Vyapti

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Vyapti, a Sanskrit expression, in Hindu philosophy refers to the state of pervasion. It is considered as the logical ground of inference which is one of the means to knowledge. No conclusion can be inferred without the knowledge of vyapti. Vyapti guarantees the truth of conclusion. It signifies the relation of invariable concomitance between "hetu" and "sadhya" and is of two kinds. Vyapti between terms of unequal extension is called "asamavyavyapti" or "visamavyapti", and vyapti between equal extensions is called "samavyapti".[1]

Vyapti is a universal statement that expresses the "niyata sahacharya" or relation of constant concomitance between hetu or the middle term and sadhya or the major term and implies the "sahacara" i.e. the knowledge of invariable relation of causality or co-existence between sadhya and hetu in all the three instances of time, which is possible when the "anupadhik sambandha" i.e. relation of unconditionality between the two is known. It is defined as the unconditional and constant concomitant relation between "vyapya", the pervaded, and "vyapaka", the pervader.[2]

The Caravaka school of Hindu philosophy while admitting the existence of the world and denying pre-existence rejects inference and testimony; they recognize perception as the only means to knowledge. They hold the view that the universal concomitance of the middle term with the major term can never be known since their agreement in presence and agreement in absence can never be known as also their invariable concomitance because there are no class-characters and universals. Vyapti can never be known because it does not exist. If inductive inference is proved by vyapti then these two cannot be mutually dependent.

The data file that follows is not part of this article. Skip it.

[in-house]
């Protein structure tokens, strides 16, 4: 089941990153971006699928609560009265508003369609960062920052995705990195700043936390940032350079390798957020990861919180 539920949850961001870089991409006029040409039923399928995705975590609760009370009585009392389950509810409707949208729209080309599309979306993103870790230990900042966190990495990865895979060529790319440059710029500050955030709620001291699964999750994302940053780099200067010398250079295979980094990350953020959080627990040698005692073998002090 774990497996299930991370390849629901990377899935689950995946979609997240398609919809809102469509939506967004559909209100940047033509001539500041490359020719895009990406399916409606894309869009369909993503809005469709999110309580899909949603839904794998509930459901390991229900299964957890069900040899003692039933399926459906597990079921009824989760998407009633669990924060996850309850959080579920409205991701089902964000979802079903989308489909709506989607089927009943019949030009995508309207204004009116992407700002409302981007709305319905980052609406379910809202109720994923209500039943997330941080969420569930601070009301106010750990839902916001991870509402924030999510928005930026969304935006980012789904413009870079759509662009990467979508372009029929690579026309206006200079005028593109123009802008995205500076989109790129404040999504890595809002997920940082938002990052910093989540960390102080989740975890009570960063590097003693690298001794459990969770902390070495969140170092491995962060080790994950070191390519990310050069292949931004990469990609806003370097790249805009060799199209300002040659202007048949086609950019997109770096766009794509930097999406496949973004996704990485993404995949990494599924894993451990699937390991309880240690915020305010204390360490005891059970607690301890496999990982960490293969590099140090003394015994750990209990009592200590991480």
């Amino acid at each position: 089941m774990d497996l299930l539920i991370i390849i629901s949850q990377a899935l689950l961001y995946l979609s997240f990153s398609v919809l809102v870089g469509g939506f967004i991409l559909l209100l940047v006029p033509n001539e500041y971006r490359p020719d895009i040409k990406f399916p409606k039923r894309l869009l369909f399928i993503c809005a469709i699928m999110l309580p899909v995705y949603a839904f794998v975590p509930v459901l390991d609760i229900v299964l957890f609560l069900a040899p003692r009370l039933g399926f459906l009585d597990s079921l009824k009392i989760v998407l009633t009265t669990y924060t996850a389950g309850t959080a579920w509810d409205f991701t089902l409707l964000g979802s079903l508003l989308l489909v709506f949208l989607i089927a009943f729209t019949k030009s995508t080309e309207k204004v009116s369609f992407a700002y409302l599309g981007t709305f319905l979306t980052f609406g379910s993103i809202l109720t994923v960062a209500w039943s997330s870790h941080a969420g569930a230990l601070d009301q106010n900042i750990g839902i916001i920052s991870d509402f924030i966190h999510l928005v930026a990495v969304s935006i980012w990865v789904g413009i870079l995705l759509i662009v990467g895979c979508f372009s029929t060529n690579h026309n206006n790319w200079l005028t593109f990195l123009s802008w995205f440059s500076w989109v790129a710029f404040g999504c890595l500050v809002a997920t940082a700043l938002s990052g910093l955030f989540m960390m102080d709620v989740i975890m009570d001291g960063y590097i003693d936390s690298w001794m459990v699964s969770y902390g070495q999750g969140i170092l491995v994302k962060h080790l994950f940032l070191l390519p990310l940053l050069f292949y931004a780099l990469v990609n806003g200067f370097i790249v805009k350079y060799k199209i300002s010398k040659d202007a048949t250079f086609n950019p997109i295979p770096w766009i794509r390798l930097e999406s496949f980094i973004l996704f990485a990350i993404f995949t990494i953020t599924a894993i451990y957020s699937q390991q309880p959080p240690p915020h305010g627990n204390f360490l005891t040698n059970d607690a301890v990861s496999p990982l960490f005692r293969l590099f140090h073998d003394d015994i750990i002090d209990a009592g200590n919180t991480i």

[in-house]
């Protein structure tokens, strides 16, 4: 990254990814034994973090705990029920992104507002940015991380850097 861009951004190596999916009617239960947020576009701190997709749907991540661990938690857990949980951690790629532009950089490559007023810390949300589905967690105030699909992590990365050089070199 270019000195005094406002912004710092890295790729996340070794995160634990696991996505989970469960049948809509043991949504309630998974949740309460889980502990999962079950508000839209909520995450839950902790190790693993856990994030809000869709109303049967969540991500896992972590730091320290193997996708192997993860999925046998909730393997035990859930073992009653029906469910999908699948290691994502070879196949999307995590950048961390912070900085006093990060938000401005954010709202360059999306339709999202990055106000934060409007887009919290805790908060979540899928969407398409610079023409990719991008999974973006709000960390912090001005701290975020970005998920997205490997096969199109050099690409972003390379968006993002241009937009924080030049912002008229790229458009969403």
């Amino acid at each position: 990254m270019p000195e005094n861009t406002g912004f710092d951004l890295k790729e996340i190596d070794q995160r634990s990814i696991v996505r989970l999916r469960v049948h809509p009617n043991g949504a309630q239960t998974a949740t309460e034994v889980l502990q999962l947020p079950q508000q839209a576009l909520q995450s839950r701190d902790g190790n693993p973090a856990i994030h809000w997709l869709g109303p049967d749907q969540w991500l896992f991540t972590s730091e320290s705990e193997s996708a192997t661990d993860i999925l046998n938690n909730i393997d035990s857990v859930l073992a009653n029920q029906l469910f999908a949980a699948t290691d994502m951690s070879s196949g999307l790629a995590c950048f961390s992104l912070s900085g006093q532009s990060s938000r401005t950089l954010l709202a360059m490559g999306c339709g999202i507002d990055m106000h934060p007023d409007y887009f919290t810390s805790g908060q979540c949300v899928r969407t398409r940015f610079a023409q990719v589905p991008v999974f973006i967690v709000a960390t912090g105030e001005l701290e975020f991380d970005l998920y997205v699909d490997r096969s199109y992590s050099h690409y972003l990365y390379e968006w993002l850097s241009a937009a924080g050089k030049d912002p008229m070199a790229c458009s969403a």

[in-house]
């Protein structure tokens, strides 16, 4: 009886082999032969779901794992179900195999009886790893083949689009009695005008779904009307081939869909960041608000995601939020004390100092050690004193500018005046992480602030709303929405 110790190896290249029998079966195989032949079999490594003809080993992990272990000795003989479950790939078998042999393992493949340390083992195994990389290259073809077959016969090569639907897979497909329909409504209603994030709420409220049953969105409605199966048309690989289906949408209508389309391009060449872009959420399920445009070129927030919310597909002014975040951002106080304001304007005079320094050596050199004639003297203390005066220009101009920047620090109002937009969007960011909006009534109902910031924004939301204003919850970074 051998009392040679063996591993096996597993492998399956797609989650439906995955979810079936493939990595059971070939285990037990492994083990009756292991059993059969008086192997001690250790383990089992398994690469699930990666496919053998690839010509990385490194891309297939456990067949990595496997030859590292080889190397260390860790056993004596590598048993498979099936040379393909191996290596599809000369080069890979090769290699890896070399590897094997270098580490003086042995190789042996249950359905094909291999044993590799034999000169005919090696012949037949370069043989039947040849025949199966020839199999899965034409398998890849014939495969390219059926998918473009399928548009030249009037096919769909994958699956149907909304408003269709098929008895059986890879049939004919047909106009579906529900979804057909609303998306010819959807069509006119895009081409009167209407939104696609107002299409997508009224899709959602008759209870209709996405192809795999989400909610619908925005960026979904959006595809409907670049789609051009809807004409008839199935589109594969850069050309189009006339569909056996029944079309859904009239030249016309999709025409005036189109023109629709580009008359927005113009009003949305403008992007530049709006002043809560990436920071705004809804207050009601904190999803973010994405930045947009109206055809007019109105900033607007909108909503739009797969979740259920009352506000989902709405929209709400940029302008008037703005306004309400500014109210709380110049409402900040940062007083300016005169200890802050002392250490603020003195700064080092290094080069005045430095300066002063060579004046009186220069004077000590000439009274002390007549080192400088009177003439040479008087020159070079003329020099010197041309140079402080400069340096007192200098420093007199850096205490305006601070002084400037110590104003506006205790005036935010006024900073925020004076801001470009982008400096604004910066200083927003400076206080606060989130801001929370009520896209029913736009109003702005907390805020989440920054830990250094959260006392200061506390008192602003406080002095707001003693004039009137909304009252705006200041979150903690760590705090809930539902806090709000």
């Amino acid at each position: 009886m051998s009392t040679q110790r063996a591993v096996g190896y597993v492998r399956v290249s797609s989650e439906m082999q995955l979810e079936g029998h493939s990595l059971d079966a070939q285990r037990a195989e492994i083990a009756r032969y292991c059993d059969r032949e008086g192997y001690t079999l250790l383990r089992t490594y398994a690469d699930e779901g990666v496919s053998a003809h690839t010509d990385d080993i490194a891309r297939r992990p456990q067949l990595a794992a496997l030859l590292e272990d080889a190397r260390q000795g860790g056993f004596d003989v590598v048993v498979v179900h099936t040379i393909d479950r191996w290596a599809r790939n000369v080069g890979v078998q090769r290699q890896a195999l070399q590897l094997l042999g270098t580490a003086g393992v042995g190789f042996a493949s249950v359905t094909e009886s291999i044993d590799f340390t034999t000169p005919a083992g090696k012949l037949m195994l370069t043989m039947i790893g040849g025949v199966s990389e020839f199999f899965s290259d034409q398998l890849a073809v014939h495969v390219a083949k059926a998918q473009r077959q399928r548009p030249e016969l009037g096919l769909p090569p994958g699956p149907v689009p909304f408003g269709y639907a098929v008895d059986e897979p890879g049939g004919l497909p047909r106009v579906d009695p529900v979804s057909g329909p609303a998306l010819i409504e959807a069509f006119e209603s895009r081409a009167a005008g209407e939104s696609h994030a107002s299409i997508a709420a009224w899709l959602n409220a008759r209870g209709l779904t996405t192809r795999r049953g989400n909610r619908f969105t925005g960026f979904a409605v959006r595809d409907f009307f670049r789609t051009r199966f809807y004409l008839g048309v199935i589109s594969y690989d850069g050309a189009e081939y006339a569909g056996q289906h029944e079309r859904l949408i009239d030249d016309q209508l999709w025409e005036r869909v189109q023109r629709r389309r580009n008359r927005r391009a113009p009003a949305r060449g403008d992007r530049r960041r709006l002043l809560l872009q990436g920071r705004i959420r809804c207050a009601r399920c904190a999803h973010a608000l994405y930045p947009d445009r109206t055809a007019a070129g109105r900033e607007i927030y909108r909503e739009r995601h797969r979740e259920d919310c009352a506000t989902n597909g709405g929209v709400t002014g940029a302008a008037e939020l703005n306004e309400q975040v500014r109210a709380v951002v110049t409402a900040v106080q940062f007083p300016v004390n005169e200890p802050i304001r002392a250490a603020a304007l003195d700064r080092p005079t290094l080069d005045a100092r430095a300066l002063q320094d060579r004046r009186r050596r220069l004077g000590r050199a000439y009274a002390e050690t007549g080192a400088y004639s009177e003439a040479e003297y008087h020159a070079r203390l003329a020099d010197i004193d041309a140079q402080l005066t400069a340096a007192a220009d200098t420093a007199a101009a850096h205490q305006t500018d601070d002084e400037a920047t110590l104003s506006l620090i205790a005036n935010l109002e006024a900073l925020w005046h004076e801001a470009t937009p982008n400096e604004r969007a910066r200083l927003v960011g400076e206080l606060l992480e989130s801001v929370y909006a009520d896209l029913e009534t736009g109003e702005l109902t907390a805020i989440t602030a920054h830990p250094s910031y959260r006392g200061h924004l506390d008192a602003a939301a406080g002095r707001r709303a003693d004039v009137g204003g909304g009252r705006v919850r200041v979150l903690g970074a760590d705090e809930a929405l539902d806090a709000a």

The Nyaya school of Gautama speaks of five-membered inference or "pararthanumana". Knowledge of vyapti is considered by this school to be the cause of successful inference because inference depends upon the unconditional universal concomitance between the middle term and the major term, the middle term indicating the existence of the major term, and is to be found in the minor term or "paksa", the subject of inference. It is not possible to perceive all instances of the middle term and the major term nor can vyapti be known by internal perception. In order for the inference to be sound the major and the minor premises have to be true, the former should be secure because the latter’s truth is given by perception. They hold the view that vyapti is the unconditional uniform relation of the reason to the predicate and that a condition pervades the predicate. Faulty reasons such as inconclusive ("savyabhicara"), contradictory ("viruddha"), counterbalanced ("prakaranasama"), unproved ("sadhyasama"), and mistimed ("atitkala") or contradicted ("badhita') hinder the production of a valid inference when they are known. Vyapti is known by the joint method of agreement in presence and agreement in absence based on repeated observation aided by favourable hypothetical reasoning.[3] Doubt about vyapti and certainty of the absence of vyapti act as hindrances to inferential knowledge; the certainty about vyapti is the cause of inferential knowledge.[4]